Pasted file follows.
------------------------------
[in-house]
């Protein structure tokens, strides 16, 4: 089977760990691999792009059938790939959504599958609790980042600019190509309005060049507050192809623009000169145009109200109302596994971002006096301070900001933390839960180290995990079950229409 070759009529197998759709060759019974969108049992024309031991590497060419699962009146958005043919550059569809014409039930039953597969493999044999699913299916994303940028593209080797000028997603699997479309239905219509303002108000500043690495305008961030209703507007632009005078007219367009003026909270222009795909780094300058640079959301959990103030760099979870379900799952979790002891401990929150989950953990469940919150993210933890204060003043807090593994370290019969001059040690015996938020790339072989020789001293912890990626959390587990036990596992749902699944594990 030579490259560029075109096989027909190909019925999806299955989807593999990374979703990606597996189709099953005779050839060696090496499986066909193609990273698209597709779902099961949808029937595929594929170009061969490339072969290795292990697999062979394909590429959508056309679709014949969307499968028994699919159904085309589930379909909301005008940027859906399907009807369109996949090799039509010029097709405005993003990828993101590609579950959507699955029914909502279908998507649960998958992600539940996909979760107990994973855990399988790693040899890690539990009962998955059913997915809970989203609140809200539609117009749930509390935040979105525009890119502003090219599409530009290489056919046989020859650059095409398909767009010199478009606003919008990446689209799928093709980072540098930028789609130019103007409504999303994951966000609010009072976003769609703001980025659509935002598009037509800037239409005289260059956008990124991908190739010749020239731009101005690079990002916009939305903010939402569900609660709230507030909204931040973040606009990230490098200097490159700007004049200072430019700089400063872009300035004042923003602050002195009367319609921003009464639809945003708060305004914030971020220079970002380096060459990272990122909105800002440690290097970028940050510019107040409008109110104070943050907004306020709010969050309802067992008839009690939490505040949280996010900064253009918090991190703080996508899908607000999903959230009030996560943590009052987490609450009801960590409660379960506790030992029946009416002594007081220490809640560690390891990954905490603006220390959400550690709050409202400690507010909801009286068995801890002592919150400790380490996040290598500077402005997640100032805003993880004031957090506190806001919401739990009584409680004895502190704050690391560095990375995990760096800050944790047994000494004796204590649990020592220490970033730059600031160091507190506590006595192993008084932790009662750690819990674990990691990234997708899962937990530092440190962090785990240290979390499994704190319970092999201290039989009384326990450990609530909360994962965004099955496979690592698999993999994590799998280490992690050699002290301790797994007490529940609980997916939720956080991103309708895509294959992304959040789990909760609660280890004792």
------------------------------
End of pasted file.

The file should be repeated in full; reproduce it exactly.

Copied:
[in-house]
């Protein structure tokens, strides 16, 4: 089977760990691999792009059938790939959504599958609790980042600019190509309005060049507050192809623009000169145009109200109302596994971002006096301070900001933390839960180290995990079950229409 070759009529197998759709060759019974969108049992024309031991590497060419699962009146958005043919550059569809014409039930039953597969493999044999699913299916994303940028593209080797000028997603699997479309239905219509303002108000500043690495305008961030209703507007632009005078007219367009003026909270222009795909780094300058640079959301959990103030760099979870379900799952979790002891401990929150989950953990469940919150993210933890204060003043807090593994370290019969001059040690015996938020790339072989020789001293912890990626959390587990036990596992749902699944594990 030579490259560029075109096989027909190909019925999806299955989807593999990374979703990606597996189709099953005779050839060696090496499986066909193609990273698209597709779902099961949808029937595929594929170009061969490339072969290795292990697999062979394909590429959508056309679709014949969307499968028994699919159904085309589930379909909301005008940027859906399907009807369109996949090799039509010029097709405005993003990828993101590609579950959507699955029914909502279908998507649960998958992600539940996909979760107990994973855990399988790693040899890690539990009962998955059913997915809970989203609140809200539609117009749930509390935040979105525009890119502003090219599409530009290489056919046989020859650059095409398909767009010199478009606003919008990446689209799928093709980072540098930028789609130019103007409504999303994951966000609010009072976003769609703001980025659509935002598009037509800037239409005289260059956008990124991908190739010749020239731009101005690079990002916009939305903010939402569900609660709230507030909204931040973040606009990230490098200097490159700007004049200072430019700089400063872009300035004042923003602050002195009367319609921003009464639809945003708060305004914030971020220079970002380096060459990272990122909105800002440690290097970028940050510019107040409008109110104070943050907004306020709010969050309802067992008839009690939490505040949280996010900064253009918090991190703080996508899908607000999903959230009030996560943590009052987490609450009801960590409660379960506790030992029946009416002594007081220490809640560690390891990954905490603006220390959400550690709050409202400690507010909801009286068995801890002592919150400790380490996040290598500077402005997640100032805003993880004031957090506190806001919401739990009584409680004895502190704050690391560095990375995990760096800050944790047994000494004796204590649990020592220490970033730059600031160091507190506590006595192993008084932790009662750690819990674990990691990234997708899962937990530092440190962090785990240290979390499994704190319970092999201290039989009384326990450990609530909360994962965004099955496979690592698999993999994590799998280490992690050699002290301790797994007490529940609980997916939720956080991103309708895509294959992304959040789990909760609660280890004792």